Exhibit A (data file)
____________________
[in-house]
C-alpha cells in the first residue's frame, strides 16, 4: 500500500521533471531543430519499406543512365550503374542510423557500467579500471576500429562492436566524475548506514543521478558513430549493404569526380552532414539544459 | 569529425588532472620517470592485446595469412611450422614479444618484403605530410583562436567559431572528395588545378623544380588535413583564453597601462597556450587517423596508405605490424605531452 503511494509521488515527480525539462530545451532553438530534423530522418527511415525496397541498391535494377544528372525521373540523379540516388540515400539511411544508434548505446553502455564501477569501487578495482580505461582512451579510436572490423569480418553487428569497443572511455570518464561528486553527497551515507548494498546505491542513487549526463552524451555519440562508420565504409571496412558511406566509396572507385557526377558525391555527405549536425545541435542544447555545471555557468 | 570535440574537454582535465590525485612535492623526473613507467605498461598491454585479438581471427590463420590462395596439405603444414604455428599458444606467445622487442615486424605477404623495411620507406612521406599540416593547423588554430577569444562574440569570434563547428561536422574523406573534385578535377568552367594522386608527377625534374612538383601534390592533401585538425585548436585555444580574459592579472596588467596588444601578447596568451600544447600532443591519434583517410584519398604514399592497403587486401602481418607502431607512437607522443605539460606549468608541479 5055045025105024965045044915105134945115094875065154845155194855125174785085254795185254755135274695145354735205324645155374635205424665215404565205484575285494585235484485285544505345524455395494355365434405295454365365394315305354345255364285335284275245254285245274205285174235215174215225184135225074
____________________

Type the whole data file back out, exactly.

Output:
[in-house]
C-alpha cells in the first residue's frame, strides 16, 4: 500500500521533471531543430519499406543512365550503374542510423557500467579500471576500429562492436566524475548506514543521478558513430549493404569526380552532414539544459 | 569529425588532472620517470592485446595469412611450422614479444618484403605530410583562436567559431572528395588545378623544380588535413583564453597601462597556450587517423596508405605490424605531452 503511494509521488515527480525539462530545451532553438530534423530522418527511415525496397541498391535494377544528372525521373540523379540516388540515400539511411544508434548505446553502455564501477569501487578495482580505461582512451579510436572490423569480418553487428569497443572511455570518464561528486553527497551515507548494498546505491542513487549526463552524451555519440562508420565504409571496412558511406566509396572507385557526377558525391555527405549536425545541435542544447555545471555557468 | 570535440574537454582535465590525485612535492623526473613507467605498461598491454585479438581471427590463420590462395596439405603444414604455428599458444606467445622487442615486424605477404623495411620507406612521406599540416593547423588554430577569444562574440569570434563547428561536422574523406573534385578535377568552367594522386608527377625534374612538383601534390592533401585538425585548436585555444580574459592579472596588467596588444601578447596568451600544447600532443591519434583517410584519398604514399592497403587486401602481418607502431607512437607522443605539460606549468608541479 5055045025105024965045044915105134945115094875065154845155194855125174785085254795185254755135274695145354735205324645155374635205424665215404565205484575285494585235484485285544505345524455395494355365434405295454365365394315305354345255364285335284275245254285245274205285174235215174215225184135225074